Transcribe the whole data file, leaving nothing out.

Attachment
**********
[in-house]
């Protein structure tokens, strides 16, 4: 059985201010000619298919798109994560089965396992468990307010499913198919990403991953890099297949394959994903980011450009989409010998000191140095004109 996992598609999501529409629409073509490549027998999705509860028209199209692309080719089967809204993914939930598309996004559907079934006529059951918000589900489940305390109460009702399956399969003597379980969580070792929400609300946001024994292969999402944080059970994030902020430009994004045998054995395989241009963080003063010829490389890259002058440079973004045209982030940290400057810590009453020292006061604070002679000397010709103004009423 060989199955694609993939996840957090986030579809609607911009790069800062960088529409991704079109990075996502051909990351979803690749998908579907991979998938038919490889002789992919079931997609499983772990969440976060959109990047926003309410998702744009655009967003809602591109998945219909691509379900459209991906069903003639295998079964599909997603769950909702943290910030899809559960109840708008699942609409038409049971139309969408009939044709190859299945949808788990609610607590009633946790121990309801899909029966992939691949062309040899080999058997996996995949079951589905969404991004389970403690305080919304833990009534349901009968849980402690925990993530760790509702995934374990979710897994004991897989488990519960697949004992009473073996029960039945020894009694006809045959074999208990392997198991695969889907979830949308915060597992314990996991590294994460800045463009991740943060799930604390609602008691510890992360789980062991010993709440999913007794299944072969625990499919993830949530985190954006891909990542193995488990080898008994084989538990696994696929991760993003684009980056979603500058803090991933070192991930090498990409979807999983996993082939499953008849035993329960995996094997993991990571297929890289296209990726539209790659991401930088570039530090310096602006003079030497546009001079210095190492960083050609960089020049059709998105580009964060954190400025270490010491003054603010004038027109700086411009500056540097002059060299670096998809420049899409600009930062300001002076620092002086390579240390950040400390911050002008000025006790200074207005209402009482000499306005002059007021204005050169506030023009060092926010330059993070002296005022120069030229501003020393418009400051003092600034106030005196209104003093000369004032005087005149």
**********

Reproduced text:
[in-house]
């Protein structure tokens, strides 16, 4: 059985201010000619298919798109994560089965396992468990307010499913198919990403991953890099297949394959994903980011450009989409010998000191140095004109 996992598609999501529409629409073509490549027998999705509860028209199209692309080719089967809204993914939930598309996004559907079934006529059951918000589900489940305390109460009702399956399969003597379980969580070792929400609300946001024994292969999402944080059970994030902020430009994004045998054995395989241009963080003063010829490389890259002058440079973004045209982030940290400057810590009453020292006061604070002679000397010709103004009423 060989199955694609993939996840957090986030579809609607911009790069800062960088529409991704079109990075996502051909990351979803690749998908579907991979998938038919490889002789992919079931997609499983772990969440976060959109990047926003309410998702744009655009967003809602591109998945219909691509379900459209991906069903003639295998079964599909997603769950909702943290910030899809559960109840708008699942609409038409049971139309969408009939044709190859299945949808788990609610607590009633946790121990309801899909029966992939691949062309040899080999058997996996995949079951589905969404991004389970403690305080919304833990009534349901009968849980402690925990993530760790509702995934374990979710897994004991897989488990519960697949004992009473073996029960039945020894009694006809045959074999208990392997198991695969889907979830949308915060597992314990996991590294994460800045463009991740943060799930604390609602008691510890992360789980062991010993709440999913007794299944072969625990499919993830949530985190954006891909990542193995488990080898008994084989538990696994696929991760993003684009980056979603500058803090991933070192991930090498990409979807999983996993082939499953008849035993329960995996094997993991990571297929890289296209990726539209790659991401930088570039530090310096602006003079030497546009001079210095190492960083050609960089020049059709998105580009964060954190400025270490010491003054603010004038027109700086411009500056540097002059060299670096998809420049899409600009930062300001002076620092002086390579240390950040400390911050002008000025006790200074207005209402009482000499306005002059007021204005050169506030023009060092926010330059993070002296005022120069030229501003020393418009400051003092600034106030005196209104003093000369004032005087005149």